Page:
French business tax cut amounts to annual $11.4 billion: finance minister

The business cuts are designed to encourage firms to produce in France, according to finance minister Bruno Le Maire. (AFP)
Short Url
Updated 17 July 2020

French business tax cut amounts to annual $11.4 billion: finance minister

  • Cuts designed to encourage firms to produce in France

PARIS: The French government will cut the annual taxes companies have to pay in addition to normal corporate income tax by $11.4 billion, not $22.8 billion, a minister said on Friday.
The cuts are designed to encourage firms to produce in France.
Finance Minister Bruno Le Maire said on Wednesday that a cut of $11.4 billion next year would be followed by another cut of $11.4 billion in 2022, for a cumulative annual reduction of $22.8 billion.
But Industry Minister Agnès Pannier-Runacher told the radio station BFM Business that the recurring annual decrease from 2021 onwards would be $11.4 billion.
“It’s a $11.4 billion decrease, and it’s a massive decrease for companies,” she said.
This brings the planned support for domestic industry and services to $34.2 billion, not $45.6 billion as announced on Wednesday by the new prime minister, Jean Castex, Pannier-Runacher added.


Thailand finance minister: economy to recover next year with 4% growth

Updated 23 November 2020

Thailand finance minister: economy to recover next year with 4% growth

  • Economy had bottomed but recovery was not fast as the battered tourism sector hurt supply chains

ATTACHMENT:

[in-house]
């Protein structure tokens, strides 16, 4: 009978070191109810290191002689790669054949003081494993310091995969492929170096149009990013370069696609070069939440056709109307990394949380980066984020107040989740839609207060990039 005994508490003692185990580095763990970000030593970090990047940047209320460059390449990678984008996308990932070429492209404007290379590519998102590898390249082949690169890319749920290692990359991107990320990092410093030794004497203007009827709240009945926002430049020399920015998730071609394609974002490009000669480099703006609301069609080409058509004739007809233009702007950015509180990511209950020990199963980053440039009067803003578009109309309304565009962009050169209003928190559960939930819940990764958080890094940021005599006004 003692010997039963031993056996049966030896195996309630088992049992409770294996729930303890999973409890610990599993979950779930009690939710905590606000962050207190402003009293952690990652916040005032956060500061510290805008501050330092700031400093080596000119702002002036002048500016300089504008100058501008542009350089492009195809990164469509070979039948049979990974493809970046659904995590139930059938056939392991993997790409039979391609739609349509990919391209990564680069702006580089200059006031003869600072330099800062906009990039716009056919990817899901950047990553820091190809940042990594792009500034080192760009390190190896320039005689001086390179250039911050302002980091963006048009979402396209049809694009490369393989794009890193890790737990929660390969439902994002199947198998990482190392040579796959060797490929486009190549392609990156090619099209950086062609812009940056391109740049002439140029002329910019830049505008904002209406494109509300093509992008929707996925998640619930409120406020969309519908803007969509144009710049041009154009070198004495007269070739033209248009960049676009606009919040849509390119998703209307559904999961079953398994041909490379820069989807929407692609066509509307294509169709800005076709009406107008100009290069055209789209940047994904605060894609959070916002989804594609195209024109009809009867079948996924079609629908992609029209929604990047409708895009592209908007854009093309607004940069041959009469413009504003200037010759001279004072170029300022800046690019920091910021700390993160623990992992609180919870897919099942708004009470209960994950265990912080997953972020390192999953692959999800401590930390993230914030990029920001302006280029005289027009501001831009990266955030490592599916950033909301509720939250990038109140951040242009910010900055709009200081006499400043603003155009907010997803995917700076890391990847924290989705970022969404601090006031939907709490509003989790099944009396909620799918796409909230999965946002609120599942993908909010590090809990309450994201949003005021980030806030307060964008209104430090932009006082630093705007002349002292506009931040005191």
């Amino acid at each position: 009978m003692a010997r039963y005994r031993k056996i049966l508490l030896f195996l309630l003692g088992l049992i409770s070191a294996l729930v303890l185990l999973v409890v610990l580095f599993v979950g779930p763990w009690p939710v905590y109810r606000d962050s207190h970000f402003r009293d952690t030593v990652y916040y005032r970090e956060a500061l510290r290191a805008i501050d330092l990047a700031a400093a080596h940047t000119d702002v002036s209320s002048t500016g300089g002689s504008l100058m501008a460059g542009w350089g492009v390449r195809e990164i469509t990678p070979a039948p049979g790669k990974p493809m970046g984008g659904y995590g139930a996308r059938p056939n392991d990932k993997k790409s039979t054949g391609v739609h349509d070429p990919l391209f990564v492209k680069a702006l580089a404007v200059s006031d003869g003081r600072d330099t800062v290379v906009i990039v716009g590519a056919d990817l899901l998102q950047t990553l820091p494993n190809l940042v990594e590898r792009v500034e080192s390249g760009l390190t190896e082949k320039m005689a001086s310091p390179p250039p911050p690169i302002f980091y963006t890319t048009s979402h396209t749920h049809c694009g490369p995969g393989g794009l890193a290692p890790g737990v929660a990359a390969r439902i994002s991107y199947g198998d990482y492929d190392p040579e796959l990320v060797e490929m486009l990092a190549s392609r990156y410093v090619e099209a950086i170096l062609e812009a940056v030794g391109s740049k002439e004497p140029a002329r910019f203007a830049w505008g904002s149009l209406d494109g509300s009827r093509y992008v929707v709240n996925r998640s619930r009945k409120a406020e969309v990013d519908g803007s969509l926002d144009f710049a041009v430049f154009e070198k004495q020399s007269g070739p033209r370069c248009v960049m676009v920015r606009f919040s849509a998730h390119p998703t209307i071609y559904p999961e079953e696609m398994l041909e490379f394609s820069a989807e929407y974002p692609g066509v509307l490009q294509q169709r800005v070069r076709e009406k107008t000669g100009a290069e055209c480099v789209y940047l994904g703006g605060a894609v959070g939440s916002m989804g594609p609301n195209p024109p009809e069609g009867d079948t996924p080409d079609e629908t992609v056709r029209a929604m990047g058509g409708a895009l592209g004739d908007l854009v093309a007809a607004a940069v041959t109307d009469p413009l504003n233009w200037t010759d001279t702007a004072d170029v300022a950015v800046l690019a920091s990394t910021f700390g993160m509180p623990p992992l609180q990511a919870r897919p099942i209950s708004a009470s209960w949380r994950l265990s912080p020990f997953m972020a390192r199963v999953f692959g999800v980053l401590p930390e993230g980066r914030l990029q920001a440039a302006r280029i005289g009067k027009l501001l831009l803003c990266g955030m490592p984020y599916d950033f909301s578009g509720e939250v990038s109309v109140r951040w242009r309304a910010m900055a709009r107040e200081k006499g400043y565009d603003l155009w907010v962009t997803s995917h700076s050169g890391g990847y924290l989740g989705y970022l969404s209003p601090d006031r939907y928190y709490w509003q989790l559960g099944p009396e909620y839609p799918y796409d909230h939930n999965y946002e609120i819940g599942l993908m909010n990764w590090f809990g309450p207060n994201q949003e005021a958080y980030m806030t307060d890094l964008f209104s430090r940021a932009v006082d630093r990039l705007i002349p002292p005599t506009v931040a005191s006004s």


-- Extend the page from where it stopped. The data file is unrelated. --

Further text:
• Budget for the next fiscal year will still focus on boosting domestic activity

BANGKOK: Thailand’s economy is expected to grow 4 percent in 2021 after a slump this year and fiscal policy will support a tourism-reliant economy struggling from the impacts of the coronavirus pandemic, the finance minister said on Monday.
Southeast Asia’s second-largest economy shrank a less than expected 6.4 percent in the third quarter from a year earlier after falling 12.1 percent in the previous three months.
The economy had bottomed but recovery was not fast as the battered tourism sector, which accounts for about 12 percent of gross domestic product (GDP), has also hurt supply chains, Finance minister Arkhom Termpittayapaisith said.
“Without the COVID, our economy could have expanded 3 percent this year, he said. “As we expect a 6 percent contraction this year, there is the output gap of 9 percent,” he told a business forum.
“Next year, we expect 4 percent growth, which is still not 100 percent yet,” Arkhom said, adding it could take until 2022 to return to pre-pandemic levels.
There is still fiscal policy room to help growth from this year’s fiscal budget and some from rehabilitation spending, he said.
The budget for the next fiscal year will still focus on boosting domestic activity, Arkhom said, and the current public debt of 49 percent of GDP was manageable.
Of the government’s 1 trillion baht ($33 billion) borrowing plan, 400 billion would be for economic revival, of which about 120 billion-130 billion has been approved, Arkhom said.
He wants the Bank of Thailand to take more action short term on the baht, which continued to rise on Monday, despite central bank measures announced on Friday to rein in the currency strength.
“They have done that and they have their measures... which should be introduced gradually and more intensely,” Arkhom said.